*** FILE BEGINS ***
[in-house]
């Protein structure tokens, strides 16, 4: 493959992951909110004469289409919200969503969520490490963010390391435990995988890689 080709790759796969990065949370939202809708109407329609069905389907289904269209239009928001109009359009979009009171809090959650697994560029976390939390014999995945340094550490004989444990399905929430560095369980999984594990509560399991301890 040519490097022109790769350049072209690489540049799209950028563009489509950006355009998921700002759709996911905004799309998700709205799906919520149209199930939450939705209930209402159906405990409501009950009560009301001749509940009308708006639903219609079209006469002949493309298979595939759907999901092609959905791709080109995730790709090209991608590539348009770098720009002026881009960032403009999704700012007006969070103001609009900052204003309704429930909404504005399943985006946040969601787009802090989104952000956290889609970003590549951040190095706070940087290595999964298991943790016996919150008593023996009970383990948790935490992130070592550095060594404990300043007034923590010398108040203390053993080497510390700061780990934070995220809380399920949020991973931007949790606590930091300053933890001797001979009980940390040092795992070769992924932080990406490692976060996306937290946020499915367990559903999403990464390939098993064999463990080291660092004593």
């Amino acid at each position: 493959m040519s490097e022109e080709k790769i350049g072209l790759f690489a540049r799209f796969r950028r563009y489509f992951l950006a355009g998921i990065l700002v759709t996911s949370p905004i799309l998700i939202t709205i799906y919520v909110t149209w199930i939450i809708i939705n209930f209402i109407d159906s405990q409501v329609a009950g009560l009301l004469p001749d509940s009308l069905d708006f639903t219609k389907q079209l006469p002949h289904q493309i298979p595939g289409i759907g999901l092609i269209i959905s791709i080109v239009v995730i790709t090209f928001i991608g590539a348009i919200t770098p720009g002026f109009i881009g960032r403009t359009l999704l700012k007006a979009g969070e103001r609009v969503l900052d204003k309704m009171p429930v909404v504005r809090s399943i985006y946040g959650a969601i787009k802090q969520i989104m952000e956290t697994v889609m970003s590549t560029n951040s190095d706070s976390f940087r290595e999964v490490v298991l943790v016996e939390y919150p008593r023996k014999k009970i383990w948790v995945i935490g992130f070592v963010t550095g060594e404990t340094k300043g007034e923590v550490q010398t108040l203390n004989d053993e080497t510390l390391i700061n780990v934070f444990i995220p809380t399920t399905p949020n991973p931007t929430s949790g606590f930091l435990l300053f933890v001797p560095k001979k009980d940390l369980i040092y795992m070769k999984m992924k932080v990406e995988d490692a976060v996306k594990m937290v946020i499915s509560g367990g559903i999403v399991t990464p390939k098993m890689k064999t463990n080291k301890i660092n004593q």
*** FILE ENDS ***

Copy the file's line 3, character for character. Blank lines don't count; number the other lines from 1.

């Amino acid at each position: 493959m040519s490097e022109e080709k790769i350049g072209l790759f690489a540049r799209f796969r950028r563009y489509f992951l950006a355009g998921i990065l700002v759709t996911s949370p905004i799309l998700i939202t709205i799906y919520v909110t149209w199930i939450i809708i939705n209930f209402i109407d159906s405990q409501v329609a009950g009560l009301l004469p001749d509940s009308l069905d708006f639903t219609k389907q079209l006469p002949h289904q493309i298979p595939g289409i759907g999901l092609i269209i959905s791709i080109v239009v995730i790709t090209f928001i991608g590539a348009i919200t770098p720009g002026f109009i881009g960032r403009t359009l999704l700012k007006a979009g969070e103001r609009v969503l900052d204003k309704m009171p429930v909404v504005r809090s399943i985006y946040g959650a969601i787009k802090q969520i989104m952000e956290t697994v889609m970003s590549t560029n951040s190095d706070s976390f940087r290595e999964v490490v298991l943790v016996e939390y919150p008593r023996k014999k009970i383990w948790v995945i935490g992130f070592v963010t550095g060594e404990t340094k300043g007034e923590v550490q010398t108040l203390n004989d053993e080497t510390l390391i700061n780990v934070f444990i995220p809380t399920t399905p949020n991973p931007t929430s949790g606590f930091l435990l300053f933890v001797p560095k001979k009980d940390l369980i040092y795992m070769k999984m992924k932080v990406e995988d490692a976060v996306k594990m937290v946020i499915s509560g367990g559903i999403v399991t990464p390939k098993m890689k064999t463990n080291k301890i660092n004593q």